Javan Mynas foraging for chicks in the nest

on 29th November 2017

On the morning of 4th October 2017 as I was at my compost heap, an adult Javan Myna (Acridotheres javanicus) dropped part of an egg shell from above – see also HERE. What this meant was that there was a nesting nearby.

Adult Javan Myna with food in its bill.
Adult Javan Myna with food in its bill.

In an effort to calculate when I should expect to encounter one or more begging fledgling following a pair of adults in my garden, I looked up my reference books for the number of days from hatching to fledging for this myna. Imagine my surprise when I found out that there are limited breeding information available. Only the incubation period is available: 13-14 days. No information on how many days it takes for the chicks to fledge after hatching. Such a common bird and we still do not know much about its breeding behaviour!

Adult Javan Myna with food in its bill about to fly off.
Adult Javan Myna with food in its bill about to fly off.

I will have to wait until I hear the begging cries of the recently fledged juveniles in my garden and then calculate the number of days from hatching to fledging. In the meantime, the adults are actively foraging to feed the hungry chicks.

Their favourite forging area is my compost heap. Whenever I am working there, the adults will fly in to forage, even when I was around. There are plenty of compost fauna for the hungry mynas and their chicks (see video below).

One thing I noticed was that the adults gave priority to the hungry chicks before they themselves started feeding. Both adults gathered worms in their bill and flew off, to return soon. This they did a few times before they themselves started feeding.

video grab
video grab

A few days later I noticed that the adults were bringing food to the nest lodged under the roof of my neighbour’s house. The adults were caught on video entering the space under the rood (above) and although feeding could not be seen, the excitement of the chicks could clearly be heard on video (below).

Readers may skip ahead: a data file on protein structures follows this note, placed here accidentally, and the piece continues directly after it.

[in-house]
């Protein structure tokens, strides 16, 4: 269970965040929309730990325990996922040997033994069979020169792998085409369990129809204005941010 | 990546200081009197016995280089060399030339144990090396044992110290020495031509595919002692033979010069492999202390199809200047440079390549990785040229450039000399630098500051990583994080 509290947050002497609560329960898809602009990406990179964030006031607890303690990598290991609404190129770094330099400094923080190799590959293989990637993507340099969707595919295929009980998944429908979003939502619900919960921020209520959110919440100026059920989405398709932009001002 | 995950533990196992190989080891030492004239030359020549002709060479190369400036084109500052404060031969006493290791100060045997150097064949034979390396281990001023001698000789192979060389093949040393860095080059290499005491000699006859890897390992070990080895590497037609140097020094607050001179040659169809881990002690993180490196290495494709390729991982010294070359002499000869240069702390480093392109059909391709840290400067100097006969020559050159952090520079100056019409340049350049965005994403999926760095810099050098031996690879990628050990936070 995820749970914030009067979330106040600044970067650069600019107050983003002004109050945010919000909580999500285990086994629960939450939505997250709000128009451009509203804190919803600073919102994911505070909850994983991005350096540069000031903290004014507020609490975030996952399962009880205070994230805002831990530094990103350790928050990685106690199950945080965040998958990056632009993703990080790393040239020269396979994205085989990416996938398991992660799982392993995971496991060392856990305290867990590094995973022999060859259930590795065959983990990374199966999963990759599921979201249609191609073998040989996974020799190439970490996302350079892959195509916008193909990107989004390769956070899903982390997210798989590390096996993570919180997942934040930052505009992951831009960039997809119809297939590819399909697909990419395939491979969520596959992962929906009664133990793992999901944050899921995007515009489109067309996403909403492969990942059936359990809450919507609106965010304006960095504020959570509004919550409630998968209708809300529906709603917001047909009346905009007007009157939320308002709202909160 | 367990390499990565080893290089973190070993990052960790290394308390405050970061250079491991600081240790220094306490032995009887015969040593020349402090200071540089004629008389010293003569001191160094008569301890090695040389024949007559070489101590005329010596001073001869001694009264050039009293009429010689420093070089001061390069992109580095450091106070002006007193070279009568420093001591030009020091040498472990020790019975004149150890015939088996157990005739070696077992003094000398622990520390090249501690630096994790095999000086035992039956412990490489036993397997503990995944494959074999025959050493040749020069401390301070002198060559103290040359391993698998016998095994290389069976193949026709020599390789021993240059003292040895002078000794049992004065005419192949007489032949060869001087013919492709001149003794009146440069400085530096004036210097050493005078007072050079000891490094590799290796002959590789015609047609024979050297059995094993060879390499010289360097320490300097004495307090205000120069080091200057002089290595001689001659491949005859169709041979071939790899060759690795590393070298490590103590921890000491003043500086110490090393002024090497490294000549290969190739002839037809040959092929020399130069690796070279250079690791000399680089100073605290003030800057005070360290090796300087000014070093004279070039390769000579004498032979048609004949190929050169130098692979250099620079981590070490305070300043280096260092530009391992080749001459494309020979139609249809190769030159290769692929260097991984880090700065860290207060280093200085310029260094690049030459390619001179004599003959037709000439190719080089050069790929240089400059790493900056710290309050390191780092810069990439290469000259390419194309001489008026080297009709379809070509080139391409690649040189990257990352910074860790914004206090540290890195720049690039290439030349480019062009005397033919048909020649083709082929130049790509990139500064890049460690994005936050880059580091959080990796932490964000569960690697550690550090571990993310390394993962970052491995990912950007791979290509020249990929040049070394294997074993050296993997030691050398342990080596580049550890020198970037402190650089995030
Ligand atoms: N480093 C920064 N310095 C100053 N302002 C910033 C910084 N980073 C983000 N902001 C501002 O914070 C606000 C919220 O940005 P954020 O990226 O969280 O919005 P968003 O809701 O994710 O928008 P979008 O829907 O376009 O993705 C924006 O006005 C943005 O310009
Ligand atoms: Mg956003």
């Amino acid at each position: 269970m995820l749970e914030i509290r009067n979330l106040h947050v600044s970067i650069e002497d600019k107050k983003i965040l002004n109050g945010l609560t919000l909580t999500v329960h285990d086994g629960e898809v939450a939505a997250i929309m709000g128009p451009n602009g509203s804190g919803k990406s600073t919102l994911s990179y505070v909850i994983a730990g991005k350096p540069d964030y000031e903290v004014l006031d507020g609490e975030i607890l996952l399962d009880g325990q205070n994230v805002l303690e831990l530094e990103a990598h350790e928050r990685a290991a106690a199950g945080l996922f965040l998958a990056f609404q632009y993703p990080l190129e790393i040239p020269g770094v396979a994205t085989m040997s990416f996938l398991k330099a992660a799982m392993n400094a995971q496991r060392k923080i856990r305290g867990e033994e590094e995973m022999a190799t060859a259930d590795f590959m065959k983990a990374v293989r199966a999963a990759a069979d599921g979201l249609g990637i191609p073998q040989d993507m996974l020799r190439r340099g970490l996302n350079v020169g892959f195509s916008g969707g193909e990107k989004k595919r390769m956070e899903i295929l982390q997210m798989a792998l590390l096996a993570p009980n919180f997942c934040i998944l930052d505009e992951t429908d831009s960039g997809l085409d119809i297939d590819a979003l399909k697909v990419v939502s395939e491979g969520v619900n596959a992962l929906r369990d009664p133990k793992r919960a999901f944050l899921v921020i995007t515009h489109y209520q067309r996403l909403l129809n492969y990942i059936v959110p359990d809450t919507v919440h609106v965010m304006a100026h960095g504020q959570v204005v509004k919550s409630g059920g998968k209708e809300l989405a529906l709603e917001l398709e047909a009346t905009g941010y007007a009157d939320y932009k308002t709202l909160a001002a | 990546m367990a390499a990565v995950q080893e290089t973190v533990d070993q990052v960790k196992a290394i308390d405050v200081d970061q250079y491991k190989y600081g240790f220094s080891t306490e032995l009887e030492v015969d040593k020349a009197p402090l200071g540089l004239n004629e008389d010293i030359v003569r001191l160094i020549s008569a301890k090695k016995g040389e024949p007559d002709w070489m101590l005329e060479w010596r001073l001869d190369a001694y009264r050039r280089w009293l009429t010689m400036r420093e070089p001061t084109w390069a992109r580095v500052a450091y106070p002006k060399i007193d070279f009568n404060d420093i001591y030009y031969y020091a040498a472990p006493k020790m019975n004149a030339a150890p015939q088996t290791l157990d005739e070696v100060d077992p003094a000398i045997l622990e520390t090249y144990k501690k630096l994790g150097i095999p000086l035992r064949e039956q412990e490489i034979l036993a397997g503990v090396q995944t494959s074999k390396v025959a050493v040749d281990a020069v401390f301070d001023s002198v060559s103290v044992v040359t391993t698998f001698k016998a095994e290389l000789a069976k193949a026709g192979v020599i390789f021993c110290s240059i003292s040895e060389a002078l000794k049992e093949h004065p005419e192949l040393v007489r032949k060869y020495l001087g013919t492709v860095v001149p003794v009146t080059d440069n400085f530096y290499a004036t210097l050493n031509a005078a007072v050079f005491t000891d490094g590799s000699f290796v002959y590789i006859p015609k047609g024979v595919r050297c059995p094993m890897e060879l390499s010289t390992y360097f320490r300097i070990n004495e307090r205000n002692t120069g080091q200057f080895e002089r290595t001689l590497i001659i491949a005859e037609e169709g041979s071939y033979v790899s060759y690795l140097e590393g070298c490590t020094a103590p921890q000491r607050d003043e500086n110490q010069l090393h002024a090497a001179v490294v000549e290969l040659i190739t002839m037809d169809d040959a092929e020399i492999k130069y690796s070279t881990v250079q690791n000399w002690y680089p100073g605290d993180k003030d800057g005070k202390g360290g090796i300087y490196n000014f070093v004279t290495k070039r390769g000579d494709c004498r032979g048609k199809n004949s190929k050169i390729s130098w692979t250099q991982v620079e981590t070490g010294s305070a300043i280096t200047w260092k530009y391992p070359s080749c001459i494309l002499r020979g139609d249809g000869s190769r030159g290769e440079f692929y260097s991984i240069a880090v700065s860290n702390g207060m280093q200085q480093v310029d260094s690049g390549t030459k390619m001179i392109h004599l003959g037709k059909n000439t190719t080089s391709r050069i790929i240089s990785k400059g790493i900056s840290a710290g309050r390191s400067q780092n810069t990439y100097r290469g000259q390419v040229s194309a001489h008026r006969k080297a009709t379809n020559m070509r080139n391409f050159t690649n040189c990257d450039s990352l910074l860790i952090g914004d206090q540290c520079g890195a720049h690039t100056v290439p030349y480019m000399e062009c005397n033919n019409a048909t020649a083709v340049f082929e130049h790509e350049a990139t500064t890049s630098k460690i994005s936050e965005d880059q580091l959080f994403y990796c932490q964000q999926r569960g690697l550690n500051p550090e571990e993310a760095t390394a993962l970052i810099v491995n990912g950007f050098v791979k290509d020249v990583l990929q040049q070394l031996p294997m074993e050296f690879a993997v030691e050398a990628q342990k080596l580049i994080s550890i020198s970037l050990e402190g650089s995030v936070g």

YC Wee
11th October 2017

If you like this post please tap on the Like button at the left bottom of page. Any views and opinions expressed in this article are solely those of the authors/contributors, and are not endorsed by the Lee Kong Chian Natural History Museum (LKCNHM, NUS) or its affiliated institutions. Readers are encouraged to use their discretion before making any decisions or judgements based on the information presented.

YC Wee

Dr Wee played a significant role as a green advocate in Singapore through his extensive involvement in various organizations and committees: as Secretary and Chairman for the Malayan Nature Society (Singapore Branch), and with the Nature Society (Singapore) as founding President (1978-1995). He has also served in the Nature Reserve Board (1987-1989), Nature Reserves Committee (1990-1996), National Council on the Environment/Singapore Environment Council (1992-1996), Work-Group on Nature Conservation (1992) and Inter-Varsity Council on the Environment (1995-1997). He is Patron of the Singapore Gardening Society and was appointed Honorary Museum Associate of the Lee Kong Chian Natural History Museum (LKCNHM) in 2012. In 2005, Dr Wee started the Bird Ecology Study Group. With more than 6,000 entries, the website has become a valuable resource consulted by students, birdwatchers and researchers locally and internationally. The views and opinions expressed in this article are his own, and do not represent those of LKCNHM, the National University of Singapore or its affiliated institutions.

Other posts by YC Wee

Leave a Reply

Your email address will not be published. Required fields are marked *


Overall visits (since 2005)

Live visitors
Visitors Today

Clustrmaps (since 2016)